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To Increase Government Transparency, San Diego Joins the Open Data Movement

August 6, 2014
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To Increase Government Transparency, San Diego Joins the Open Data Movement
Downtown San Diego. Rennett Stowe/Flickr Creative Commons
The city hopes that by sharing more information, additional citizens will get involved in the process of governing.

Help Wanted: A chief data officer.

Employer: The California city of San Diego.

Earlier this month, the City Council’s Economic Development and Intergovernmental Relations Committee (ED&IR) approved an open data policy, which means the city will release its data sets, making them free and accessible and begin coordinating open data efforts between departments. To help facilitate this, they’re needing a chief data officer to help hit the ground running.

“It’s time for San Diego to join the open data movement — to get data out of silos at City Hall and realize its potential to spur economic development, improve municipal operations, and enhance public participation in government,” said Councilman Mark Kersey, Vice Chair of the ED&IR Committee.

The policy needs full City Council approval before officials expect it to go into effect no later than October 1 of this calendar year. The San Diego City Council first approved a resolution to create an open data policy in December 2013, when the ED&IR committee began seeking more public input to finalize a draft.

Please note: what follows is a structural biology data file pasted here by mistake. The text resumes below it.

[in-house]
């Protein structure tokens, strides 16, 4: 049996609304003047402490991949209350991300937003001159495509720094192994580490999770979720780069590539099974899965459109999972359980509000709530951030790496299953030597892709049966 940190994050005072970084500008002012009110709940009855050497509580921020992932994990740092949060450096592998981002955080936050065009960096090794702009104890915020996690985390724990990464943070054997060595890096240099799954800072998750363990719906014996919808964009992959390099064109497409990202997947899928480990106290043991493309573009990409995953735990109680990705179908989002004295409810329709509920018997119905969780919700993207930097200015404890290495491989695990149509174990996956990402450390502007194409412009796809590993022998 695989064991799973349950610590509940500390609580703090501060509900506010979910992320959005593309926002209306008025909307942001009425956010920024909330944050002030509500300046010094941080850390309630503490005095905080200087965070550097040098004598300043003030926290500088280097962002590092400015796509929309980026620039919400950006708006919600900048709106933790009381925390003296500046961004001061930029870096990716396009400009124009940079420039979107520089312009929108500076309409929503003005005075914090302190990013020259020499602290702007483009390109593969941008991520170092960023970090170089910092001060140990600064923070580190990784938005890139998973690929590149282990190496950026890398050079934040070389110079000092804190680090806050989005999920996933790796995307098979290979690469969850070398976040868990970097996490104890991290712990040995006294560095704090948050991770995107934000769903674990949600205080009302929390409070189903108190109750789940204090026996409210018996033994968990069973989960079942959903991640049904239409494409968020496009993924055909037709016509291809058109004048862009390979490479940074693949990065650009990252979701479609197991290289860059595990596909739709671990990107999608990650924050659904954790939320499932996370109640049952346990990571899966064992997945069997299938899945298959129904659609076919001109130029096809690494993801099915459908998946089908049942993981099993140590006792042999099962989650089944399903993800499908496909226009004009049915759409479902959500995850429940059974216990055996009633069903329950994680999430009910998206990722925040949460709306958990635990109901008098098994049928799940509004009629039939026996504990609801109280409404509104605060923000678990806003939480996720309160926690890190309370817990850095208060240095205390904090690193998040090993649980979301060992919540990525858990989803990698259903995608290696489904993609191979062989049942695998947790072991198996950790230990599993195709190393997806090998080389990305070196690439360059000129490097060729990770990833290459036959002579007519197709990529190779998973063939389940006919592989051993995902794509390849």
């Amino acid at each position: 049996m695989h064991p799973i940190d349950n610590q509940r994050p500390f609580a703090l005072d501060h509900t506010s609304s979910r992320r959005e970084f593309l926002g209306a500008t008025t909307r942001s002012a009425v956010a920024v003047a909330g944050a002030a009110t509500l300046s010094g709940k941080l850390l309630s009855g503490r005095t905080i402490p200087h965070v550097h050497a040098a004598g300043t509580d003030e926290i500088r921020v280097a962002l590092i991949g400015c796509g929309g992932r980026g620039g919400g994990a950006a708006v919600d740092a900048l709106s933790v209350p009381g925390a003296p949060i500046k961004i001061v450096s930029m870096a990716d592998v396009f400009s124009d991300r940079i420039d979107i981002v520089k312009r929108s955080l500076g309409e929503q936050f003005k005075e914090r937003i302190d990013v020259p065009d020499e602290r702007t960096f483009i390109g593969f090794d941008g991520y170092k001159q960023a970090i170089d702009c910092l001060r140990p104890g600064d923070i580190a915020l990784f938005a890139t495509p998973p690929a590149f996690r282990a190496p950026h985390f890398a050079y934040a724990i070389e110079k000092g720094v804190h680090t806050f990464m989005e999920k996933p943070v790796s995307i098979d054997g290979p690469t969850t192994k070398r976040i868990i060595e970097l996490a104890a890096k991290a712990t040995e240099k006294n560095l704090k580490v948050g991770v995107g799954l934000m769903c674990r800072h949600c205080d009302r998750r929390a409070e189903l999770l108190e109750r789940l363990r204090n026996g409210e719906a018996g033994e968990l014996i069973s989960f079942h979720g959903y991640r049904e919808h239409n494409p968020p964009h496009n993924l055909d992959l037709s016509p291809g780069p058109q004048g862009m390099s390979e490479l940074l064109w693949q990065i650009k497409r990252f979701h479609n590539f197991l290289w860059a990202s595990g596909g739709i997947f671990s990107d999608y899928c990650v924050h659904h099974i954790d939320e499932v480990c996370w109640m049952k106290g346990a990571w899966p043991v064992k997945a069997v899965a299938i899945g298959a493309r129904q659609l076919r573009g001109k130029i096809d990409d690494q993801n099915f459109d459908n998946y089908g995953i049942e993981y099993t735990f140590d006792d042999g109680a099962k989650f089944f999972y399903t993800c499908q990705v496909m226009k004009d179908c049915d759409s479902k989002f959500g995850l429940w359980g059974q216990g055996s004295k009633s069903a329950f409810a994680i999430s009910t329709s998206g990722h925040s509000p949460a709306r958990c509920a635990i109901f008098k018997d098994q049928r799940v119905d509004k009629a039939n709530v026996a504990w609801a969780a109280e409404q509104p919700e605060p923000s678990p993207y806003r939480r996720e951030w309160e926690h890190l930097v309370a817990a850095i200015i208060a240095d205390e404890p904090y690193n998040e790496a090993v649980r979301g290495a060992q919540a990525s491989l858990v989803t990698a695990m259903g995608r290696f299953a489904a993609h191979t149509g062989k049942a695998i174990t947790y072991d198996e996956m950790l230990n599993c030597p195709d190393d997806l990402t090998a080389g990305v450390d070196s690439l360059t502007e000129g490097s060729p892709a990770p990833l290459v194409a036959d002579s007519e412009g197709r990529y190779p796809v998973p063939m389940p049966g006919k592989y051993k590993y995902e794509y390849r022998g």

The new policy was presented by San Diego’s Open Data Advisory Group, which includes members of San Deigo’s tech industry. It’s also endorsed by San Francisco-based open data group Code for America, as well as the local advocacy group Open San Diego.

First on the list is to hire a chief data officer and modernize the municipal website, according to San Diego 6.

San Diego is one of dozens of cities across the country marching toward government transparency and connecting with the local tech sector to update the often-antiquated processes of municipality. Earlier this year, Indiana Gov. Mike Pence issued an executive order to create the Management and Performance Hub (MPH) to coordinate data across the state while Chicago’s Department of Innovation and Technology (DoIT) has focused on open data through its massive online data portal. Meanwhile Boston and New York have implemented data dashboards, providing real-time reports on everything from crime to education statistics to help local leaders in governing. 

Though creating a policy is just the first step, San Diego’s role is an integral part of a national movement that will reshape how think about government and policy.

MORE: Why Local Governments Are Becoming More Data-Driven

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